A Collection of 25 Maritime Charts of Arabia and the coast of the Red Sea, copper engraved, mostly double-page, many with coastal profiles, vignettes, inset charts, former working maps, cancelled stamp from the Admiralty on some charts, some wear and position markings, London, published by the Admiralty, [1828- 1936] Updated c.1930s
These surveys are by some prominent officers and hydrographers. Some ships that took part in the surveying include H.M.S. Ormonde, H.M.S. Rambler, H.M.S. Fawn, H.M.S. Endeavor, H.M.S. Stork, H.M.S. Newport, H.M.S. Shearwater and H.M.S. Myrmidon.
Comprising of: Arabian Sea, 1828-63; Gulf of Aden, 1836-48; Gulf of Aden, 1836-48; Gulf of Aden, including Socotra Island, 1836-48; Suez Bay, 1870; Gulf of Suez, 1871-72; Strait of Jubal, 1871-2; Perim Island and Bab-El-Mandeb Small Straight, 1874; Islands in the Southern Portion of the Red Sea, 1881-2; Red Sea, 1884; Harbours and Anchorages in the Red Sea, 1885; Straits of Bab-El-Mandeb and Approaches, 1891-1900; Harbours and Anchorages in the Red Sea, 1895-6; Perim Island to Aden, 1900;Port Sudan, 1904; Aden Harbour, 1906; Aden Harbour and Approach, 1906; The Red Sea, 1917; Kamaran Passage and Southern Approach, 1899; Approaches to Port Sudan, 1927; Approaches to Port Sudan, 1927; Jabal At Tair to Perim Island, 1935; Ports Ibrahim and Thewik, 1936; Red Sea – Sheet 4, 1936; Red Sea – Sheet 3, 1936.
These Admiralty charts or hydrographic charts were produced by the British Admiralty. The Hydrographic Office was established as a sub-department of the Admiralty in 1795 and issued its first officially published Admiralty chart in November 1800.
Most Admiralty charts delineate the coastline and high and low water marks, and record the depth of water as established from soundings. They record navigational hazards such as reefs and wrecks, and navigational aids, such as lights, buoys and beacons. Most charts have a compass indicator, often an elaborate compass rose. They also have some indication of scale, either a scale bar or representative fraction, or a border showing degrees of latitude and longitude.
One of the characteristics of an Admiralty chart is that it is continually updated and corrected. Obsolete charts were regarded as dangerous and were to be destroyed because they presented a potential navigational hazard. Dates of survey and compilation are minutely recorded, as are those of the corrections continually made to maintain the accuracy and utility of the chart. These corrections were often made by amending the existing copper plates on which the chart was engraved and re-publishing it as a new edition; in other instances, the chart was completely re-drawn. However, in the early years of the Hydrographic Office, published Admiralty charts were drawn on earlier surveys. In extreme cases this means that some charts may be based on surveys made more than a century earlier. For example, Admiralty chart 751, the chart of Maculla Bay which was listed in the first published catalogue of 1825, bears a survey date of 1703. They are also numbered in manuscript to record when they were updated.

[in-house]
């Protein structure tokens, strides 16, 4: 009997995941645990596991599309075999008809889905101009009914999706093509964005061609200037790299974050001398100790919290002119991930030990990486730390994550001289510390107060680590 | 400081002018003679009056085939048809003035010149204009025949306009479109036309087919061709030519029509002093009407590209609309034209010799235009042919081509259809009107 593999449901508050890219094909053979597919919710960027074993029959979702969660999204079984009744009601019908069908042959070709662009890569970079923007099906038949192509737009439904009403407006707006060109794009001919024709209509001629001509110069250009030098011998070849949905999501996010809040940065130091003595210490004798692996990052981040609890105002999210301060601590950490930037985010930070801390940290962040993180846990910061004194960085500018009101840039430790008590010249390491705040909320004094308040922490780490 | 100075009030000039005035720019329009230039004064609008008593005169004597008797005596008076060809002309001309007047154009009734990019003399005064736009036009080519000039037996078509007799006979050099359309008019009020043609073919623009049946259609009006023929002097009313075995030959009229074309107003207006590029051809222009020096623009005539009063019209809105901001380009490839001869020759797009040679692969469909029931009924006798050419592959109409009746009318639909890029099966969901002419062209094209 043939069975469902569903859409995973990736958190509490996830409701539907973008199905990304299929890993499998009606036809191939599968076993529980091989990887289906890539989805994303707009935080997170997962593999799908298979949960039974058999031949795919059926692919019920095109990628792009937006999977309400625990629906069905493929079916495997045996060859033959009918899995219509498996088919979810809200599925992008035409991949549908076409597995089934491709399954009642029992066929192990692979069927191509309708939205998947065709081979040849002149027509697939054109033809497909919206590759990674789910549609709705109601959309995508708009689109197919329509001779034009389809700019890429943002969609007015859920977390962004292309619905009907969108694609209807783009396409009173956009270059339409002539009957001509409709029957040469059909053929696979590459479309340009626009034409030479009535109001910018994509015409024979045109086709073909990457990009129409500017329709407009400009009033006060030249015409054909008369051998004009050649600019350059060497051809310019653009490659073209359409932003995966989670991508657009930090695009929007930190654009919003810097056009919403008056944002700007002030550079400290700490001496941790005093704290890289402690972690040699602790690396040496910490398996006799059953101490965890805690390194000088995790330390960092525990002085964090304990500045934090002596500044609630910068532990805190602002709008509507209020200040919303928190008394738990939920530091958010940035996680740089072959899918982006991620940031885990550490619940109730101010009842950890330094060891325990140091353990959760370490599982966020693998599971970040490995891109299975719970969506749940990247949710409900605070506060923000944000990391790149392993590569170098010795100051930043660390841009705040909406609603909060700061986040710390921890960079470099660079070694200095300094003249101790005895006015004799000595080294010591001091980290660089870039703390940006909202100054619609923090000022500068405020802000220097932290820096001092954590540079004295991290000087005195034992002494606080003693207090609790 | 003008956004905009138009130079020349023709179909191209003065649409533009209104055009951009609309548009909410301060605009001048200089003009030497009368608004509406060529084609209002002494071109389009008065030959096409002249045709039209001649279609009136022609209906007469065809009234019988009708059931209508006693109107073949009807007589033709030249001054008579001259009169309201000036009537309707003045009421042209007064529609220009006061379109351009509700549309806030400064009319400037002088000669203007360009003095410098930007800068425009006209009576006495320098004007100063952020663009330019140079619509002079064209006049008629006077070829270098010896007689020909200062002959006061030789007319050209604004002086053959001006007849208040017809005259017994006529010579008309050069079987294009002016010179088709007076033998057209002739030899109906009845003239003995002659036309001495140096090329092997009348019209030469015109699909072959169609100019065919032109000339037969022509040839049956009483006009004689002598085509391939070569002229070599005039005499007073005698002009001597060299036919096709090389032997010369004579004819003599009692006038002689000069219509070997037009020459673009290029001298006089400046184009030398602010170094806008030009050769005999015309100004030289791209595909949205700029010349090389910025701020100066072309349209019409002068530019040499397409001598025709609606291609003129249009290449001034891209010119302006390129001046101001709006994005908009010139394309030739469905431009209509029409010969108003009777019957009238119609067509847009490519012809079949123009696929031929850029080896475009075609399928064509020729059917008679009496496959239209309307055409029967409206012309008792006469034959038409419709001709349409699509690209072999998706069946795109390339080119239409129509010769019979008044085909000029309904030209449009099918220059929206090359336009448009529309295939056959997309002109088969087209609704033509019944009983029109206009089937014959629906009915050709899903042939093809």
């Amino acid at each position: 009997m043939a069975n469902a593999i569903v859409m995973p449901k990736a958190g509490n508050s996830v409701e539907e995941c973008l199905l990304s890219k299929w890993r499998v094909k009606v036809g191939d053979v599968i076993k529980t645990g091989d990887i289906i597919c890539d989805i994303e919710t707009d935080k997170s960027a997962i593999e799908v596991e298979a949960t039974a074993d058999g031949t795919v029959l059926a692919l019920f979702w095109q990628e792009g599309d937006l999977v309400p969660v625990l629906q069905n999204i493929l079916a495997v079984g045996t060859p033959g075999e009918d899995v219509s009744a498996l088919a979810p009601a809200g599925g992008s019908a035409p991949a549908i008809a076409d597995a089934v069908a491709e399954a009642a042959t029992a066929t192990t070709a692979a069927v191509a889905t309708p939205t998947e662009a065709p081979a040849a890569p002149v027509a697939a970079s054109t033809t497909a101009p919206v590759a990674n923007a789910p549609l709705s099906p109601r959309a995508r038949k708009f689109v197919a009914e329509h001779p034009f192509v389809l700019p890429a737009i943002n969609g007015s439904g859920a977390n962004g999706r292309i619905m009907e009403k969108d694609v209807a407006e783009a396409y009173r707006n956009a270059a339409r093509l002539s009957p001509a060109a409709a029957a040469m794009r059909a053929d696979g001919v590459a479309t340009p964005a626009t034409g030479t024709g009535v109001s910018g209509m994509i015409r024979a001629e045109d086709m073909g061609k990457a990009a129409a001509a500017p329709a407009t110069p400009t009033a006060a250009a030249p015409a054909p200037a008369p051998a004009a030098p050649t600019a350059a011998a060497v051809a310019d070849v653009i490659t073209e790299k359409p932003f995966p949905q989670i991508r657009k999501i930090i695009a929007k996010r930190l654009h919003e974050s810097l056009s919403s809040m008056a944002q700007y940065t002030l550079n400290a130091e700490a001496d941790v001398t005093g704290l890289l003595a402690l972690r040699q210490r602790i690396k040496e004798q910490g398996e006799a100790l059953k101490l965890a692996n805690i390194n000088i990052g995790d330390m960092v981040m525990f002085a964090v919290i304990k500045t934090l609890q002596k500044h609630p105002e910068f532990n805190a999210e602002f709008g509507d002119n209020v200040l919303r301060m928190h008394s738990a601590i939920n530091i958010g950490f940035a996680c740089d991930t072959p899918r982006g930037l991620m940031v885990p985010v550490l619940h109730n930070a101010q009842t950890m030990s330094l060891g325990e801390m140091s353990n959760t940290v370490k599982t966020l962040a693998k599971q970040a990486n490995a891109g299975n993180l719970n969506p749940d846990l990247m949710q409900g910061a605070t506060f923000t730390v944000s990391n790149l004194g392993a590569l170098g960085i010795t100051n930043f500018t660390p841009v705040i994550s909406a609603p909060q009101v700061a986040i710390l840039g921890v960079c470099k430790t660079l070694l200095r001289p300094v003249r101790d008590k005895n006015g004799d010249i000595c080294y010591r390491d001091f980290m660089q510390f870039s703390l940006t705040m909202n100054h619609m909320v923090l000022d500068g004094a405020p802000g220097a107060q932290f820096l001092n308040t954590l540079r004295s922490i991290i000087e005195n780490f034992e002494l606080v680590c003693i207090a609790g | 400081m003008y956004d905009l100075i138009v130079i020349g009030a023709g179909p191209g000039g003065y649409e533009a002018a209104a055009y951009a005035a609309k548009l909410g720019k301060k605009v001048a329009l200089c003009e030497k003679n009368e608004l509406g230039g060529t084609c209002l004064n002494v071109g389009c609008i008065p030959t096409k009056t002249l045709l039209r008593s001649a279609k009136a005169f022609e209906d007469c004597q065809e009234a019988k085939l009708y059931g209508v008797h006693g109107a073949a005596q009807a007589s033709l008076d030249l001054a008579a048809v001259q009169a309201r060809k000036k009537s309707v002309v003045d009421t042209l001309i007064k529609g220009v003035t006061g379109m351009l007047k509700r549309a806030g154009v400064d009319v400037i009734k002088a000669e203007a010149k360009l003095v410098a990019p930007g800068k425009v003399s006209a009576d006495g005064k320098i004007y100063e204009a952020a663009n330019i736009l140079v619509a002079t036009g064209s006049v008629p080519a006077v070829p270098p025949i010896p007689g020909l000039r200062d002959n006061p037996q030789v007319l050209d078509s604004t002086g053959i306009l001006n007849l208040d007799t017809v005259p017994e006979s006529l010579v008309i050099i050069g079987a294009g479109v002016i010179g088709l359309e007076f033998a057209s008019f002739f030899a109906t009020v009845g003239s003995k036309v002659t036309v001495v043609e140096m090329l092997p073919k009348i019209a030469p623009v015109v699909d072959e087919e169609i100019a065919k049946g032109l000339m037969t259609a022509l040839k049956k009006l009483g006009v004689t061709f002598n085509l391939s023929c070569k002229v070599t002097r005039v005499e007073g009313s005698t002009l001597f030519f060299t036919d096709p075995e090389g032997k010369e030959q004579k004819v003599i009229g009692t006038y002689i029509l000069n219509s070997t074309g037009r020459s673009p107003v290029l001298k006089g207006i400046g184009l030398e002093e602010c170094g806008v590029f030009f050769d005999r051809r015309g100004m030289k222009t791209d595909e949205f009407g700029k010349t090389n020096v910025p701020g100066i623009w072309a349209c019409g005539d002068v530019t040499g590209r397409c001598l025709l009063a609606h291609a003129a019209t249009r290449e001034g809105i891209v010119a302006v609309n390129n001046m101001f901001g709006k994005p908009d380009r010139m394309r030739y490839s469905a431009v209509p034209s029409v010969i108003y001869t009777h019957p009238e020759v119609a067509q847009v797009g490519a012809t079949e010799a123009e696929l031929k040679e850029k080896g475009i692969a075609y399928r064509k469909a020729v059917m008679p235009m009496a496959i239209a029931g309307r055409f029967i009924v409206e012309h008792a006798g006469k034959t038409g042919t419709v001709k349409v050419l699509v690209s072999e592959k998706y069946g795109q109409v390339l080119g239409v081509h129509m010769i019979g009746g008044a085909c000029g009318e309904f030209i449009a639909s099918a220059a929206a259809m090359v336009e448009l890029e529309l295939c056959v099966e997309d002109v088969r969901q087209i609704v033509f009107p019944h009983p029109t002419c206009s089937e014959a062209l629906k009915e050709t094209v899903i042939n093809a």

Some Admiralty charts contain little information on areas inland of the foreshore other than that required to assist in making a landfall. Others include extensive representations of land features and may also have coastal elevations and topographic views as insets. Nineteenth-century charts in particular may include ground plans of sites of archaeological interest, or details of coastal forts and other defences, as well as pictures of natural features. Some insets contain detailed charts of harbours. Admiralty charts record names given to coastal features and include many names no longer in use today. In many instances they also provide the best and most easily accessible maps of small oceanic islands. Some charts record surveys of navigable rivers.
This collection of charts records the date of the survey, the captain, officer and in many cases the ship or ships that took part.